Various places in scripture, it uses the term (or at least is translated as the term) “inheriting faith” or the “faith you have inherited.” Both the Hebrew scriptures and the new Testament — for example, Timothy inherited faith from his mother and grandmother. It catches my eye every time because I did not inherit faith, in one sense. And in another I did.

As I have blogged about before, it was shock when God zapped me with golden melting beautiful timeless boundless supernatural love. And that led to discovering Christianity and scripture and Jesus and church. I did not inherit faith at all. I discovered it and learned it. I’m always, all these decades later, still learning. It is mystery and deep and beautiful and challenging and strange.

And in another sense, even if my Mother did not practice when I was growing up, she was and is Jewish. And in her old age, she has reclaimed her faith community, joined a small Jewish congregation. She is even learning Yiddish!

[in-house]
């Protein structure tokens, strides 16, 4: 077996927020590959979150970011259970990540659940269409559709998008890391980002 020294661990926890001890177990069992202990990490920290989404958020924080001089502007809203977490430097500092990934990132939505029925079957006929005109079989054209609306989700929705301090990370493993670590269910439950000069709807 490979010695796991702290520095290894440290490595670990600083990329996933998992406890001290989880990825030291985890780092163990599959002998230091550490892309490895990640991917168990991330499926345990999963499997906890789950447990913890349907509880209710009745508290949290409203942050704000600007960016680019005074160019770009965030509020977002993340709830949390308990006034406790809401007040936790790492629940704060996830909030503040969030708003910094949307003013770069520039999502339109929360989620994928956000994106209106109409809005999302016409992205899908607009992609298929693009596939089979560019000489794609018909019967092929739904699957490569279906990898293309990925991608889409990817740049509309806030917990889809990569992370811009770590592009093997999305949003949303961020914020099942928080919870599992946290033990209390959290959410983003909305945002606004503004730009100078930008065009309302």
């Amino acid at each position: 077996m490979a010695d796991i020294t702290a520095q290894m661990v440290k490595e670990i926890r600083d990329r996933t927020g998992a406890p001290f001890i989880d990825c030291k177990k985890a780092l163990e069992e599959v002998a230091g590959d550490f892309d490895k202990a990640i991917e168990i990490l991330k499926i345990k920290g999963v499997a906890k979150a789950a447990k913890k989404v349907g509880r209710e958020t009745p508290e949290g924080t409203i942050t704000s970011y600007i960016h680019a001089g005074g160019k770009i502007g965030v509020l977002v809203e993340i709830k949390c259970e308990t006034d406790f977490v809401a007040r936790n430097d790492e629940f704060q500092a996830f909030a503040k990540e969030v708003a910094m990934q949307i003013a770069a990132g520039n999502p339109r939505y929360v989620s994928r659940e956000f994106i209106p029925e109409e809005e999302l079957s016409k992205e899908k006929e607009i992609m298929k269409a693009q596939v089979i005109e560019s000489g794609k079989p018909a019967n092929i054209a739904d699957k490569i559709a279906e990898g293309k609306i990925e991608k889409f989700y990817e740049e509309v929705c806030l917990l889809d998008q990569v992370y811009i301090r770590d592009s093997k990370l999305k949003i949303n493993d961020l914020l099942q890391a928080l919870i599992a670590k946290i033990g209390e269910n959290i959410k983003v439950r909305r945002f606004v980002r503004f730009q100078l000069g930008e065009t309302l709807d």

My mom says she has no problem with my being Christian (although I’m not to talk about it to her nice new Jewish friends). She says what ever her kids and grandkids believe, so long as we’re happy, she’s happy. “Whatever gets you through the night.”

I want you — whoever you are — to find meaning that gets you up in the morning. Connected with your ancestors or forging a new path — does it make you glad to wake up? I wish the whole world could rest and sleep and wake up and be filled with the joy and delight and miracle of another day, a new day, a day to live…. “For the Glory of God”.

For some higher meaning, some good purpose or task, some joy or beauty. Something more than just another day working and cleaning and fixing. And worry. So much worry.

Joy. Love. Peace. Hope. My readers, this is my prayer to you.

Blogs/Podcast/Web things I like

Sarah Bessey

Jen Hatmaker

The Feminist Survival Project

The Liturgists Podcast

Don Merritt